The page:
THE DEATH KNELL OF GREAT AMERICAN LITERATURE – Marilyn Armstrong

Many (maybe most) manuscripts are never are “trendy” or popular enough for today’s publishers. As far as publishers go, no matter how well-written or interesting the plot or characters are if it isn’t a genre they sell, it doesn’t exist.

A Kindle and a speaker for listening to audiobooks

Many genres do not fit in any publisher’s predetermined categories. This is not only true for beginners to the field but is equally true for those who have published — successfully published — eight or nine books, including more than one bestseller. Publishers want their authors to keep writing what they wrote before and not veer from it. They also don’t want to pay real money. Or provide publicity, advertisements, or even a professional proofreader.

I’m not making this up.

I know several well-published popular authors who fell out of favor because they wanted to try something different. They weren’t less good at writing, but publishers want books by an author to be the same as the previous one. The one that sold well. If this is something new, then they do not want it.

They also don’t like first manuscripts from mature people because they want nice young authors who will be able to churn out books for a long time and not be stopped by getting old. I also know a number of these authors, too.

I worked in publishing back when all the books being published weren’t “niche” books. When a relatively rough manuscript could get someone’s attention (back when people read manuscripts, not software), and it was the job of editors to help fix manuscripts and turn something rough into a gem. Long before “Kindle” and free publication, they had already thinned the ranks of editors to nearly nothing — and decided the author should do the work the publisher used to do.

In part, this accounts for the many atrocious books they actually DO publish and the good books they ignore. It isn’t only the author’s failure to recognize what the publisher wants. It’s that publishers no longer want to help authors get published.

What was art is now “just business.”

Does anyone think Hemingway, Faulkner, or Thomas Wolfe would have gotten published without their editor’s help? Maxwell Perkins — ever heard of him? Because he was “the man.” Without him, half of America’s great literature wouldn’t exist. Were they less brilliant because they weren’t good editors — or didn’t have the financial means to hire a quality editor? Nope. They were what they were but the industry is entirely different.

Publishers refuse to admit it is really a business issue. It’s not art. It’s business, politics, and aiming books at what they perceive are their target audiences, ignoring all other potential audiences. It was not always like this and I was working in the business when it was not like this.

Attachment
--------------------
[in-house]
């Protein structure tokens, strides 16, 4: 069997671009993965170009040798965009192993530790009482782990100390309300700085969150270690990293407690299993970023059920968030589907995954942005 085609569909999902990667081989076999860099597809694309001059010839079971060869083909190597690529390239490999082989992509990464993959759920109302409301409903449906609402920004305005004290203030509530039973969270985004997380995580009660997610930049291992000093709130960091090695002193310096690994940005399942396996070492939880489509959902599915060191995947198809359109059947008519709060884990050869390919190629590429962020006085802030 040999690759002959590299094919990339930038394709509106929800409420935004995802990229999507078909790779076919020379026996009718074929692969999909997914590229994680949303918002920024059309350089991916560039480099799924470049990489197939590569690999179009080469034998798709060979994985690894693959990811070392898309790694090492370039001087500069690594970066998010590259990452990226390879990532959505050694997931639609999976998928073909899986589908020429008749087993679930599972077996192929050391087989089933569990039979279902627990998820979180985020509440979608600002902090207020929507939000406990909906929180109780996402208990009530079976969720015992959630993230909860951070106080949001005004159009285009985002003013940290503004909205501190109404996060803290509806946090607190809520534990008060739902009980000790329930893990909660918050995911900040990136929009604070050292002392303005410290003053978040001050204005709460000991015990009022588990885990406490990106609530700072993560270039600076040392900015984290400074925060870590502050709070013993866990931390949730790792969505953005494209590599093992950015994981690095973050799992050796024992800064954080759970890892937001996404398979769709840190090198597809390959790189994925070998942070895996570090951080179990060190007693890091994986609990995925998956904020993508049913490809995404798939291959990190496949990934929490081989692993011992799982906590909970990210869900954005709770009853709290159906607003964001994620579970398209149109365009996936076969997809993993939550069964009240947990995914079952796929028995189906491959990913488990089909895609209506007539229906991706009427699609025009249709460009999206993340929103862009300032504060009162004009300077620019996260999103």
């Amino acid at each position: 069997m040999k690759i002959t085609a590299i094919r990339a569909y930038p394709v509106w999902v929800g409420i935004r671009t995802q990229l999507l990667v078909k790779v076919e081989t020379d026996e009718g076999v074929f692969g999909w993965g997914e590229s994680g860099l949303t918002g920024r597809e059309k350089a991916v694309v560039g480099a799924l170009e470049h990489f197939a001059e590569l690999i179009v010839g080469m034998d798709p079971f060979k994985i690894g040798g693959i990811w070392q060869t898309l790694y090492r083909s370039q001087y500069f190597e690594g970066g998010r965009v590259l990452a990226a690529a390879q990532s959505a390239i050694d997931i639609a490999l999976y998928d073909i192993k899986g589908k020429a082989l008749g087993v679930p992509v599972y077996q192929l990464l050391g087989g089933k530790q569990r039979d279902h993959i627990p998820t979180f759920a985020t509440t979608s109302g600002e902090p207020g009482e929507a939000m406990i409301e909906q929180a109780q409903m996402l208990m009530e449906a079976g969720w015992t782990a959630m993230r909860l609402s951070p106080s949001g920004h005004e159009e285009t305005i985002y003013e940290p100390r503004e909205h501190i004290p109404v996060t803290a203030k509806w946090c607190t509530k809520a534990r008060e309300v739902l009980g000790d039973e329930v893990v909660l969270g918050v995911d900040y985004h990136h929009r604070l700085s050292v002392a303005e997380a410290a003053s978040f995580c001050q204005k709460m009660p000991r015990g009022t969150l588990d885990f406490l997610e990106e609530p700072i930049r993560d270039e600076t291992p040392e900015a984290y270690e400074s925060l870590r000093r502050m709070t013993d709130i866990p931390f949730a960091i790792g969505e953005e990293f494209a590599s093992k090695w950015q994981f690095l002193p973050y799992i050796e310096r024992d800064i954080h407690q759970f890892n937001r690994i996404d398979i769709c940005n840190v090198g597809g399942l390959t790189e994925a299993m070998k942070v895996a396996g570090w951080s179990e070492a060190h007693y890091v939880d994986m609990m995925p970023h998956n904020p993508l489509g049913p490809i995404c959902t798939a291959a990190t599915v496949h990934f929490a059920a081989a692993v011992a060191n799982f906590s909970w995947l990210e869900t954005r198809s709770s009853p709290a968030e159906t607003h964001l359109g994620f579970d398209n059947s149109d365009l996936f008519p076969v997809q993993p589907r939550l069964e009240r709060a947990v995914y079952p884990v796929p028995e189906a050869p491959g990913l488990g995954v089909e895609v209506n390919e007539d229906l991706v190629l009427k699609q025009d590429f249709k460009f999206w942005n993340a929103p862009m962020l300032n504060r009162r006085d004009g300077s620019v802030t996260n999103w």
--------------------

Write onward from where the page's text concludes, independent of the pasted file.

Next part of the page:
Everyone is very busy blaming someone else for the state of the business. It’s the Internet, or Amazon or “nobody reads books anymore.” None of them ever looks in a mirror and says “Maybe our failure to help authors work out problems with their manuscripts, give them some decent publicity and help them make some real money is at least in part OUR responsibility too?” It’s true that fewer people seem to read now than did when I was growing up, yet most people do read at least sometimes.

The publishing world is undergoing a huge transformation and we are in the middle of it. How it will end? I don’t know. But just because publishers say what they say, you don’t need to believe every corporate word they utter.

You can write the most glorious, delicious book ever written for whatever genre for which you write and no publishing house will so much as read it, much less publish it. Why? Because it doesn’t fit into their (usually) very short list of “the types of books we publish.” That, to me, is the death knell for great American literature. It leaves no room for the unique or unusual.

This may not be true in other countries. I don’t know. I do know this market.

If only the “tried and true” can get published, the unique and possibly brilliant will never have a chance.

EDUCATION AND HOMEWORK – Marilyn Armstrong

FOWC with Fandango — Homework

This is a little rant about schools, educational funding, underpaid, exhausted teachers, outdated textbooks, and overpriced colleges lacking state and federal backing.

In the years since I graduated from college in 1967, I’ve been watching what was a mediocre school system get much worse. I see legally required fancy buildings which offer little real education. Each year, it gets worse. Do we care about education or is it just something we like to to talk about? Do we want our kids to be able to compete in the world?


I pretty much never did my homework. To be fair, back in those golden olden days, teachers didn’t check to see if you did it either. You might get tested on it at some point later in the term, but if the information was covered in class, I’d remember it. Back then, I had a great memory. I prided myself on not having to write down phone numbers. I could remember all of them.

Photo: Garry Armstrong

Now, no matter how often I use a phone number, other than my own and my son’s, I have to look it up. I may not remember it long enough to not have to look it up a few times while trying to make the call. Time. It does its thing. I have maybe 15 seconds between getting information and it disappearing like the breeze in the trees.

I swear kids these days get homework intended to make up for not getting taught anything in school. Apparently, they are supposed to learn on their own what their teachers are too tired, bored, or incapable of teaching.

Leslie commented the other day that there are some great movies that could be used in the classroom. There are, absolutely. Inherit The Wind. On The Waterfront. The Lion In Winter. A wide variety of well-done historical documentaries and movies. But they aren’t used.